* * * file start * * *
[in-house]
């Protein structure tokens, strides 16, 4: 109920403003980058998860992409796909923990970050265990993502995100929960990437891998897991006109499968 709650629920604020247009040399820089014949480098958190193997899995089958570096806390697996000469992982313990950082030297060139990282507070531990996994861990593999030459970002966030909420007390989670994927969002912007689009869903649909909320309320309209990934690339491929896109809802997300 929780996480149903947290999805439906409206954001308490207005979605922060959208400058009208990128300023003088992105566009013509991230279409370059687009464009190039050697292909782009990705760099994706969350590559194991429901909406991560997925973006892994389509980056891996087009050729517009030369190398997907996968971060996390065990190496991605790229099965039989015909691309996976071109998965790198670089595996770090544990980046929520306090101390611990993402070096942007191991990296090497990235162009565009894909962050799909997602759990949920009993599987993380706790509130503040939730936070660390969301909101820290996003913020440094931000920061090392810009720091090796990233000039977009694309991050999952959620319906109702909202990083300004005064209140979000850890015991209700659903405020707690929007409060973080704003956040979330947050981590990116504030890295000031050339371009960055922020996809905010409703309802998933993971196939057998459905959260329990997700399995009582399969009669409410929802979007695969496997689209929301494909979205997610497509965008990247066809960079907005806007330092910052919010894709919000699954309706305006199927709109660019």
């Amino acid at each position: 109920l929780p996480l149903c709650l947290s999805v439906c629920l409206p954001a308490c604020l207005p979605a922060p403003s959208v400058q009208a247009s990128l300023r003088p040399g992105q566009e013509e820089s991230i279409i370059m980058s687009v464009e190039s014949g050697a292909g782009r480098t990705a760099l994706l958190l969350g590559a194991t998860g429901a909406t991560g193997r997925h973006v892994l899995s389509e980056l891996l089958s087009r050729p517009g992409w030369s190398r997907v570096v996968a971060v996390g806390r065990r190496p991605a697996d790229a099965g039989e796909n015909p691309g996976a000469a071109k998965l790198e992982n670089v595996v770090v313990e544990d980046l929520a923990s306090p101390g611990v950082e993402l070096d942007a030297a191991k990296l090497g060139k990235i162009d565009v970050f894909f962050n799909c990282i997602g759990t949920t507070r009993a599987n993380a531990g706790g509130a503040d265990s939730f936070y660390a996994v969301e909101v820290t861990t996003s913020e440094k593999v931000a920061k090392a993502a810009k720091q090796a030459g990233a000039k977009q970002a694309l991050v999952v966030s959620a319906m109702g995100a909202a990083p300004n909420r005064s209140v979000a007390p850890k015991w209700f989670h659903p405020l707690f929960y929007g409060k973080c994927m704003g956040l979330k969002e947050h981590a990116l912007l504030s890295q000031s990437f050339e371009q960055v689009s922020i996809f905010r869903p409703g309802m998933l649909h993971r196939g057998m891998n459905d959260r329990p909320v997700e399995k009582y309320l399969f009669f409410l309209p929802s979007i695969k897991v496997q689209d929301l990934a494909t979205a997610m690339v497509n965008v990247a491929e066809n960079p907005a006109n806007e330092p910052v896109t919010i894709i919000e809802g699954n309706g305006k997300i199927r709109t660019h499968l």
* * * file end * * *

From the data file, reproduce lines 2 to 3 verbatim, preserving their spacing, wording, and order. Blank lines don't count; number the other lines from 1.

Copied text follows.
């Protein structure tokens, strides 16, 4: 109920403003980058998860992409796909923990970050265990993502995100929960990437891998897991006109499968 709650629920604020247009040399820089014949480098958190193997899995089958570096806390697996000469992982313990950082030297060139990282507070531990996994861990593999030459970002966030909420007390989670994927969002912007689009869903649909909320309320309209990934690339491929896109809802997300 929780996480149903947290999805439906409206954001308490207005979605922060959208400058009208990128300023003088992105566009013509991230279409370059687009464009190039050697292909782009990705760099994706969350590559194991429901909406991560997925973006892994389509980056891996087009050729517009030369190398997907996968971060996390065990190496991605790229099965039989015909691309996976071109998965790198670089595996770090544990980046929520306090101390611990993402070096942007191991990296090497990235162009565009894909962050799909997602759990949920009993599987993380706790509130503040939730936070660390969301909101820290996003913020440094931000920061090392810009720091090796990233000039977009694309991050999952959620319906109702909202990083300004005064209140979000850890015991209700659903405020707690929007409060973080704003956040979330947050981590990116504030890295000031050339371009960055922020996809905010409703309802998933993971196939057998459905959260329990997700399995009582399969009669409410929802979007695969496997689209929301494909979205997610497509965008990247066809960079907005806007330092910052919010894709919000699954309706305006199927709109660019």
């Amino acid at each position: 109920l929780p996480l149903c709650l947290s999805v439906c629920l409206p954001a308490c604020l207005p979605a922060p403003s959208v400058q009208a247009s990128l300023r003088p040399g992105q566009e013509e820089s991230i279409i370059m980058s687009v464009e190039s014949g050697a292909g782009r480098t990705a760099l994706l958190l969350g590559a194991t998860g429901a909406t991560g193997r997925h973006v892994l899995s389509e980056l891996l089958s087009r050729p517009g992409w030369s190398r997907v570096v996968a971060v996390g806390r065990r190496p991605a697996d790229a099965g039989e796909n015909p691309g996976a000469a071109k998965l790198e992982n670089v595996v770090v313990e544990d980046l929520a923990s306090p101390g611990v950082e993402l070096d942007a030297a191991k990296l090497g060139k990235i162009d565009v970050f894909f962050n799909c990282i997602g759990t949920t507070r009993a599987n993380a531990g706790g509130a503040d265990s939730f936070y660390a996994v969301e909101v820290t861990t996003s913020e440094k593999v931000a920061k090392a993502a810009k720091q090796a030459g990233a000039k977009q970002a694309l991050v999952v966030s959620a319906m109702g995100a909202a990083p300004n909420r005064s209140v979000a007390p850890k015991w209700f989670h659903p405020l707690f929960y929007g409060k973080c994927m704003g956040l979330k969002e947050h981590a990116l912007l504030s890295q000031s990437f050339e371009q960055v689009s922020i996809f905010r869903p409703g309802m998933l649909h993971r196939g057998m891998n459905d959260r329990p909320v997700e399995k009582y309320l399969f009669f409410l309209p929802s979007i695969k897991v496997q689209d929301l990934a494909t979205a997610m690339v497509n965008v990247a491929e066809n960079p907005a006109n806007e330092p910052v896109t919010i894709i919000e809802g699954n309706g305006k997300i199927r709109t660019h499968l």